"While democracy in the long run is the most stable form of government, in the short run, it is among the most fragile."
Madeleine Korbel Albright (1937– )
LLD (hon.) 1995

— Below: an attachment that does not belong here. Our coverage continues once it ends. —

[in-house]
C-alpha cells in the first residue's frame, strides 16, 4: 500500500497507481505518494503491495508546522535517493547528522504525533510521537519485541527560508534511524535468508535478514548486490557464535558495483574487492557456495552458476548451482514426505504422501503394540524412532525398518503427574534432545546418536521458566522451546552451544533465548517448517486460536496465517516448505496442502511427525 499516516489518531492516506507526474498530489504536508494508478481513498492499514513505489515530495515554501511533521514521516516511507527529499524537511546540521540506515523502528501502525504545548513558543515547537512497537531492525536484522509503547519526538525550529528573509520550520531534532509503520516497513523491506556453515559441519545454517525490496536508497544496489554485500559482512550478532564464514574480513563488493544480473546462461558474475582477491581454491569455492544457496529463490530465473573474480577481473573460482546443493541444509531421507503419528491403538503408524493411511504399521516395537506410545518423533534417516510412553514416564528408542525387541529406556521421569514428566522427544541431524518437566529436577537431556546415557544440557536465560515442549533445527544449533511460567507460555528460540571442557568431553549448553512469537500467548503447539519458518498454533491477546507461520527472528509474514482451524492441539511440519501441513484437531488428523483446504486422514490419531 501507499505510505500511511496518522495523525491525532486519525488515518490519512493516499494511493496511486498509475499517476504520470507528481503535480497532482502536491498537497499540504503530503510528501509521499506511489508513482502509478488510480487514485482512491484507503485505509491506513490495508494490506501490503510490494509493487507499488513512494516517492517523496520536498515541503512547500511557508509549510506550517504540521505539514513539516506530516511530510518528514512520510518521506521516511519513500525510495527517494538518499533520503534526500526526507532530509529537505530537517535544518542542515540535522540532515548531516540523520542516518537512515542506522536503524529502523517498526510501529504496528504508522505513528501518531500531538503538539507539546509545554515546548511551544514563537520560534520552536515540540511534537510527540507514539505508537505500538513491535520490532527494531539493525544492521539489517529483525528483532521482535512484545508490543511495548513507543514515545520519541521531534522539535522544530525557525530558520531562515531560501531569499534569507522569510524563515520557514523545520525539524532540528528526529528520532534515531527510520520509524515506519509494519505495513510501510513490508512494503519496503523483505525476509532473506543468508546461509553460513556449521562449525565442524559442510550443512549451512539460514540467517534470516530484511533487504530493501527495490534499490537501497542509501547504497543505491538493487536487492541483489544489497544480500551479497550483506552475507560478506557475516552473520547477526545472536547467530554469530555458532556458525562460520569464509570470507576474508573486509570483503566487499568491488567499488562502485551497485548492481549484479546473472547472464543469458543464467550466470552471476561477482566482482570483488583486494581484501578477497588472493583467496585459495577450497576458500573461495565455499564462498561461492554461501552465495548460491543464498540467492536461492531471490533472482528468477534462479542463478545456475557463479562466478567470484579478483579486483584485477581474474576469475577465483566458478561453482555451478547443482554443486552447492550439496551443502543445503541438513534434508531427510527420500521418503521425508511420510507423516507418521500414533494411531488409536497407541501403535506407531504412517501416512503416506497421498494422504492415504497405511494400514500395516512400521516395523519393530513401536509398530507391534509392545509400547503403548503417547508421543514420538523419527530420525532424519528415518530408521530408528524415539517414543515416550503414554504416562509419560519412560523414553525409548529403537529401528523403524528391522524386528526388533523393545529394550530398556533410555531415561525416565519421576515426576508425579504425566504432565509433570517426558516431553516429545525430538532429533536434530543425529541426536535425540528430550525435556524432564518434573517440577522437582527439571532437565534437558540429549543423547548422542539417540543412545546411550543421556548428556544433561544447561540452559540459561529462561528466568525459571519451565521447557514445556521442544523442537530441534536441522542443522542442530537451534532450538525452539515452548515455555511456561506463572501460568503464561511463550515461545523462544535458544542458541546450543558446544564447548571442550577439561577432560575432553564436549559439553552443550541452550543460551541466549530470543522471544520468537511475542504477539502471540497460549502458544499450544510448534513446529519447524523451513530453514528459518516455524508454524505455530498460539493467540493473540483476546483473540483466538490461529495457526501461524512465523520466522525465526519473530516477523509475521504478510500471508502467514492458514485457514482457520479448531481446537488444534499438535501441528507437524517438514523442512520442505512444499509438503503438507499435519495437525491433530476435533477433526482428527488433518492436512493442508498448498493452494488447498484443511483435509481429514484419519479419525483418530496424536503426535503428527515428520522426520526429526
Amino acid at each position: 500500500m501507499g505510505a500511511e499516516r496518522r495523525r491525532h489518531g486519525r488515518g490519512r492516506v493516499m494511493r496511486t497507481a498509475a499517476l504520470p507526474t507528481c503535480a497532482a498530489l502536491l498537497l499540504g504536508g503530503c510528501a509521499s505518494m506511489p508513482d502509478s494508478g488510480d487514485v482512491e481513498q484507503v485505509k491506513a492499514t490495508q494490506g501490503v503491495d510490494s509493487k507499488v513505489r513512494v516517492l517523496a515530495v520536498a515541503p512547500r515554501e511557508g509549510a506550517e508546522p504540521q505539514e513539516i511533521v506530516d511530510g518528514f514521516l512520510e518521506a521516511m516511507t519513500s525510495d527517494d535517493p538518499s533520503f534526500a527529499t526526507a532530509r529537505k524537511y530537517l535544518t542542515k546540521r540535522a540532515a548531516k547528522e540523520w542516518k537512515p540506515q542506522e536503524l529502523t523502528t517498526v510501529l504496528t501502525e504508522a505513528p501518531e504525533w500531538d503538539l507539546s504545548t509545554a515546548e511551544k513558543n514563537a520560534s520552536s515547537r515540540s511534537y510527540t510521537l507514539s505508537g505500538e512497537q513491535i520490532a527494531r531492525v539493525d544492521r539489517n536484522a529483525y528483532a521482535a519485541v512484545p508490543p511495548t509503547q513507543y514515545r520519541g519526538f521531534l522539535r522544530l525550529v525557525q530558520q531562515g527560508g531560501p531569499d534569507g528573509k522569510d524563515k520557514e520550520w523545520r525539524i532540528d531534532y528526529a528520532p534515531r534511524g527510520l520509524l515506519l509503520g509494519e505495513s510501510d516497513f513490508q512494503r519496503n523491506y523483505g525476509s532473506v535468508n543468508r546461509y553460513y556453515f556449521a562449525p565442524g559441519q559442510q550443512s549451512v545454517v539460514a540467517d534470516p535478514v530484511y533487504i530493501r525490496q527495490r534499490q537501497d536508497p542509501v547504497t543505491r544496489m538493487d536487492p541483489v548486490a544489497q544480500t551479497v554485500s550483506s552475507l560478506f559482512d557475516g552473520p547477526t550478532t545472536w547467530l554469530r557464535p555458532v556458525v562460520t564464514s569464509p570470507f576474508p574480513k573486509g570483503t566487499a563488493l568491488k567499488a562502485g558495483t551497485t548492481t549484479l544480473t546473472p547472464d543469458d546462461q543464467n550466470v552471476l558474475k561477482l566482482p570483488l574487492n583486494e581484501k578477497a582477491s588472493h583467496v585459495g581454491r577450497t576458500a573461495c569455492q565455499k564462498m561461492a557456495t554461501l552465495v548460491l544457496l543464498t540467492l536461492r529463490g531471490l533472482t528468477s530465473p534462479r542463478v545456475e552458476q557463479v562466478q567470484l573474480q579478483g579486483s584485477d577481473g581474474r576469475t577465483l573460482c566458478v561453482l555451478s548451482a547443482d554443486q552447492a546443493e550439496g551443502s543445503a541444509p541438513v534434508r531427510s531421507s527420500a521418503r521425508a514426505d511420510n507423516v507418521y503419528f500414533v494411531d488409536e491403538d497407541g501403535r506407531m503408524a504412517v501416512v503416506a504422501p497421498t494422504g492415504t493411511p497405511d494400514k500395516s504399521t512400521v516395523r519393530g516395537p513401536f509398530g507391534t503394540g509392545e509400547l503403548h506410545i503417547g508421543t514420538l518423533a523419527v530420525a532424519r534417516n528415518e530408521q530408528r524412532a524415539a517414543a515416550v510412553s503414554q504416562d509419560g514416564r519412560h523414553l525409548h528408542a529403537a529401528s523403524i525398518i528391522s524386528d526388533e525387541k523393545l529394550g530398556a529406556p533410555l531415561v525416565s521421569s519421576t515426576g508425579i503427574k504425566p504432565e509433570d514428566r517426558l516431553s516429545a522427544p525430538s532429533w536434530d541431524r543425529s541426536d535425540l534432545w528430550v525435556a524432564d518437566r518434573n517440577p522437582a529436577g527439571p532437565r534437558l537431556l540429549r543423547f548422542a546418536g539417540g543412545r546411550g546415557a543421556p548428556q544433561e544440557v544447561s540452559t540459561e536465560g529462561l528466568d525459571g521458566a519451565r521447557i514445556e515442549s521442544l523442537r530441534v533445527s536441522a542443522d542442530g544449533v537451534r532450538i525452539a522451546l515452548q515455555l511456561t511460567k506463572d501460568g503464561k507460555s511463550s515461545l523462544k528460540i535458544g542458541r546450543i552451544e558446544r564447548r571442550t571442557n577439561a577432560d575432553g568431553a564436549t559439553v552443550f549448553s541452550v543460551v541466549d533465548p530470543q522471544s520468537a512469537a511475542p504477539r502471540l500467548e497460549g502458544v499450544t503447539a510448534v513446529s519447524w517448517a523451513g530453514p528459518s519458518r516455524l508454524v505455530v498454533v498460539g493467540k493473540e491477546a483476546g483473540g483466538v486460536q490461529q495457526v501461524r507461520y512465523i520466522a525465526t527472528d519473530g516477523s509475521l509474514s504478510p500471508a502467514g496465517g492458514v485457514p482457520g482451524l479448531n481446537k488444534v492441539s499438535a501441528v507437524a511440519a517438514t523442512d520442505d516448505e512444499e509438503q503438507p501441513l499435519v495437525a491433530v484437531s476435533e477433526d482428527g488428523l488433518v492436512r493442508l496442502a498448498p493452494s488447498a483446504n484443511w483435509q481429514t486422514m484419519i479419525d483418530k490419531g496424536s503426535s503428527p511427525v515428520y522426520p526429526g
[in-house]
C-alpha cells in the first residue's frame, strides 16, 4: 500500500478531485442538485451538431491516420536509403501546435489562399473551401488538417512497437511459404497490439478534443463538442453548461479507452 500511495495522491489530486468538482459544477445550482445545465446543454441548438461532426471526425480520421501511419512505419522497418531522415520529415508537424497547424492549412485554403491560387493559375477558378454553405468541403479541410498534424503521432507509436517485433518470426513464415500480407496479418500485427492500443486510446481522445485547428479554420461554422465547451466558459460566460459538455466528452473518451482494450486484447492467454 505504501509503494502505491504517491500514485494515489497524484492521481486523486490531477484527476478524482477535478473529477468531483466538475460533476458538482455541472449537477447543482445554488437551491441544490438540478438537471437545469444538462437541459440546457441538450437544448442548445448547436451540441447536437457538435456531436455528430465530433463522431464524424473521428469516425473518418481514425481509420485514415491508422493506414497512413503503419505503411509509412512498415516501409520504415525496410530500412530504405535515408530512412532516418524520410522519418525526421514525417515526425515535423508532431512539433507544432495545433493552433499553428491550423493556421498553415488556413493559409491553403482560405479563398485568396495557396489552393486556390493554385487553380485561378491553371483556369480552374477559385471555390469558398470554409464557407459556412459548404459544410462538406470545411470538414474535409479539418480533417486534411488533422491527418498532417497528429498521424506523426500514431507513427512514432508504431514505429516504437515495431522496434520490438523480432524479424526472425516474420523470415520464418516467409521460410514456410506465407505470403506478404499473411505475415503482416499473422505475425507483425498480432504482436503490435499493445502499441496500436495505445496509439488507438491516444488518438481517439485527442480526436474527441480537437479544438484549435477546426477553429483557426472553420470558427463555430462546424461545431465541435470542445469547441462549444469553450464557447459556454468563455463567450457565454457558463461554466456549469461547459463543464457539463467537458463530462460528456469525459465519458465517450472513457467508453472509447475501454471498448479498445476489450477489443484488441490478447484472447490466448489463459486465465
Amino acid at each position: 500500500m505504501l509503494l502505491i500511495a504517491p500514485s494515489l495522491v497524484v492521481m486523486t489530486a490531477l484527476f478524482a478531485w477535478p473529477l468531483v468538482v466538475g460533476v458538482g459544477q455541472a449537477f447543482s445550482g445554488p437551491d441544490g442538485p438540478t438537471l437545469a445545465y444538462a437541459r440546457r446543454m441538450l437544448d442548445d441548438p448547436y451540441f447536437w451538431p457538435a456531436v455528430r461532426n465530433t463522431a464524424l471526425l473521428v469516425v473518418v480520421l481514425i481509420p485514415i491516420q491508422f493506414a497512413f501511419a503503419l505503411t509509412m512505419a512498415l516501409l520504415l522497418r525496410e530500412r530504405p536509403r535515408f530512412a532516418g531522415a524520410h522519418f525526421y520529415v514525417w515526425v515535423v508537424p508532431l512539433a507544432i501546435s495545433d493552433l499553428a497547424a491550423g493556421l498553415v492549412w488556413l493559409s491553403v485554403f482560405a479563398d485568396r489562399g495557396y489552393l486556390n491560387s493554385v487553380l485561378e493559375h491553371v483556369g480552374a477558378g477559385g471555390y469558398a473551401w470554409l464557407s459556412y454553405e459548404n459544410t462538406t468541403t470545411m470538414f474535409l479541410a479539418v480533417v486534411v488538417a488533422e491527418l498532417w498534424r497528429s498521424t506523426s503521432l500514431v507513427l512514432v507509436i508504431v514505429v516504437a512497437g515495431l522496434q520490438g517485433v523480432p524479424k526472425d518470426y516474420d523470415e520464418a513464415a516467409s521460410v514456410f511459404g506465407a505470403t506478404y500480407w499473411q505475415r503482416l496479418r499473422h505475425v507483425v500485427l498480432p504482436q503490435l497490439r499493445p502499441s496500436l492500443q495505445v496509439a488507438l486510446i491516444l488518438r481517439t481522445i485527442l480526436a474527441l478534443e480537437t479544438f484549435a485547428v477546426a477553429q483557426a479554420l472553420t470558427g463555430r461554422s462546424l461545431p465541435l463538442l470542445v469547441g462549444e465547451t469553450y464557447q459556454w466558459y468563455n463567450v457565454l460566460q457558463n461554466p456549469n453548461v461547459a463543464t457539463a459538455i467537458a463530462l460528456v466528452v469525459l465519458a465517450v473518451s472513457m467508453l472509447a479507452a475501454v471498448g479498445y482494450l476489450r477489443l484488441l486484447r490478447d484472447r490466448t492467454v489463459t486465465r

The daughter of a Czech diplomat, Madeleine Albright fled her native land twice as a childfirst in 1938 to escape the Nazis, and finally in 1948 to escape the Communists. She was 11 when she came to the United States for good, but her worldview would be shaped by those early experiences: "My mindset is Munich," she said, referring to the infamous 1938 agreement that allowed Nazi Germany to occupy Czechoslovakia's Sudetenland. "Most of my generation's is Vietnam." Appointed U.S. ambassador to the United Nations by President Bill Clinton, Albright was the first woman to hold that position; she emphasized human rights and advocated U.N. military action to protect those rights and to prevent genocide. In January 1997, she became the first female Secretary of State and the highest ranking woman in the U.S. government. As secretary, she advocated an active international role for the United States - by then the world's only superpower - and an expanded role for NATO. Before joining the Clinton Administration, Albright held various positions in government and academia - as chief legislative assistant to Sen. Edmund Muskie, as a member of the National Security Council and White House staffs, and as a professor of international affairs at Georgetown University. After her nomination as Secretary of State, she was surprised to discover Jewish roots and to learn that three of her Czech grandparents had been killed in concentration camps.